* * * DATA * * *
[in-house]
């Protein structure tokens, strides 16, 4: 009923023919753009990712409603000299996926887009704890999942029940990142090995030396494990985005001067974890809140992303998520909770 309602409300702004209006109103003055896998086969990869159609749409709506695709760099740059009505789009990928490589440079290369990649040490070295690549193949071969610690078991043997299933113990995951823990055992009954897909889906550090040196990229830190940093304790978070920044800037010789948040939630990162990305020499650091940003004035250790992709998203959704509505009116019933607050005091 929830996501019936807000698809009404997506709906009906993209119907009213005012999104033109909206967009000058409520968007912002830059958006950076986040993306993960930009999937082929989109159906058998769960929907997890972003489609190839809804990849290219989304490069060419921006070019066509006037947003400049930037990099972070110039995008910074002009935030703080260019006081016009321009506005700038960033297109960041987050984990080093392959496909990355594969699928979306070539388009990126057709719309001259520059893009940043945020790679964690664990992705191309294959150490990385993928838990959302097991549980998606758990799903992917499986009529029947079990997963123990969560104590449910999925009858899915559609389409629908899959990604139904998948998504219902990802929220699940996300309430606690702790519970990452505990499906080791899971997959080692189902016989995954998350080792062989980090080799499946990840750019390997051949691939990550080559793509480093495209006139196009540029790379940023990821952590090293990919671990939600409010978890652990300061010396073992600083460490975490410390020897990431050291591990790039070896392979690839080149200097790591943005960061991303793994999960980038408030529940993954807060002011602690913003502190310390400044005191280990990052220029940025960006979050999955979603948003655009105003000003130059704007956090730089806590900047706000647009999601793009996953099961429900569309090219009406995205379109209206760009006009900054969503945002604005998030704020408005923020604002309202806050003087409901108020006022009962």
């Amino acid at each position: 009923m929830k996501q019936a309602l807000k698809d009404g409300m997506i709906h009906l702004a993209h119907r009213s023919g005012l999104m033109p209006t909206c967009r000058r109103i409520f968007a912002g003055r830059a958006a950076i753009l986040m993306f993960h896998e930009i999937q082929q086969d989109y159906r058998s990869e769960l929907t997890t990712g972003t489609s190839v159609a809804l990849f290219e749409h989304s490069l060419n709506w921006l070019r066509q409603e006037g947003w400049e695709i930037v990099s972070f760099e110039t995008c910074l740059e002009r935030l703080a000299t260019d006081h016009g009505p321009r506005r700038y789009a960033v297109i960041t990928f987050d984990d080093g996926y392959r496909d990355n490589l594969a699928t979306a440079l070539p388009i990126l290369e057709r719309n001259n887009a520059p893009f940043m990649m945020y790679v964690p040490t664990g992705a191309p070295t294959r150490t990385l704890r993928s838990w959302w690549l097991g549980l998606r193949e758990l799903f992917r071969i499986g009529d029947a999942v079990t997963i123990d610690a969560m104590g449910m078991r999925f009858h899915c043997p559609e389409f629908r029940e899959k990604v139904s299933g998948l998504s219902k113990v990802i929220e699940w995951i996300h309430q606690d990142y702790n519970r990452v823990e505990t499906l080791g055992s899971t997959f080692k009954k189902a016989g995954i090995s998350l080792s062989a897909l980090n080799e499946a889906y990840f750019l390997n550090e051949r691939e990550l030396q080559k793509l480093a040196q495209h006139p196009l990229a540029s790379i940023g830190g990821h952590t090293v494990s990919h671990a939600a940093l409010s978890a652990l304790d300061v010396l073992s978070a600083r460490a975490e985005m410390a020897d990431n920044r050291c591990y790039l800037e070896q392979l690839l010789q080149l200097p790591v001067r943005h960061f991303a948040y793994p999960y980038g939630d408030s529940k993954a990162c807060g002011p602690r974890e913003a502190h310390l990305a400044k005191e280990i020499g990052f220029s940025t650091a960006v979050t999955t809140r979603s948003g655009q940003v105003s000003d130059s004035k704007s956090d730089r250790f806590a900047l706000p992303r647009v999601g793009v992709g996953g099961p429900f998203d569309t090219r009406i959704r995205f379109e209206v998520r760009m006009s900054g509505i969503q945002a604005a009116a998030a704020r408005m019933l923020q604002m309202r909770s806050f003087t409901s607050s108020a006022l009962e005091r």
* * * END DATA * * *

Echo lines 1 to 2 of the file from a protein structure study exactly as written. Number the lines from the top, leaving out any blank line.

[in-house]
């Protein structure tokens, strides 16, 4: 009923023919753009990712409603000299996926887009704890999942029940990142090995030396494990985005001067974890809140992303998520909770 309602409300702004209006109103003055896998086969990869159609749409709506695709760099740059009505789009990928490589440079290369990649040490070295690549193949071969610690078991043997299933113990995951823990055992009954897909889906550090040196990229830190940093304790978070920044800037010789948040939630990162990305020499650091940003004035250790992709998203959704509505009116019933607050005091 929830996501019936807000698809009404997506709906009906993209119907009213005012999104033109909206967009000058409520968007912002830059958006950076986040993306993960930009999937082929989109159906058998769960929907997890972003489609190839809804990849290219989304490069060419921006070019066509006037947003400049930037990099972070110039995008910074002009935030703080260019006081016009321009506005700038960033297109960041987050984990080093392959496909990355594969699928979306070539388009990126057709719309001259520059893009940043945020790679964690664990992705191309294959150490990385993928838990959302097991549980998606758990799903992917499986009529029947079990997963123990969560104590449910999925009858899915559609389409629908899959990604139904998948998504219902990802929220699940996300309430606690702790519970990452505990499906080791899971997959080692189902016989995954998350080792062989980090080799499946990840750019390997051949691939990550080559793509480093495209006139196009540029790379940023990821952590090293990919671990939600409010978890652990300061010396073992600083460490975490410390020897990431050291591990790039070896392979690839080149200097790591943005960061991303793994999960980038408030529940993954807060002011602690913003502190310390400044005191280990990052220029940025960006979050999955979603948003655009105003000003130059704007956090730089806590900047706000647009999601793009996953099961429900569309090219009406995205379109209206760009006009900054969503945002604005998030704020408005923020604002309202806050003087409901108020006022009962």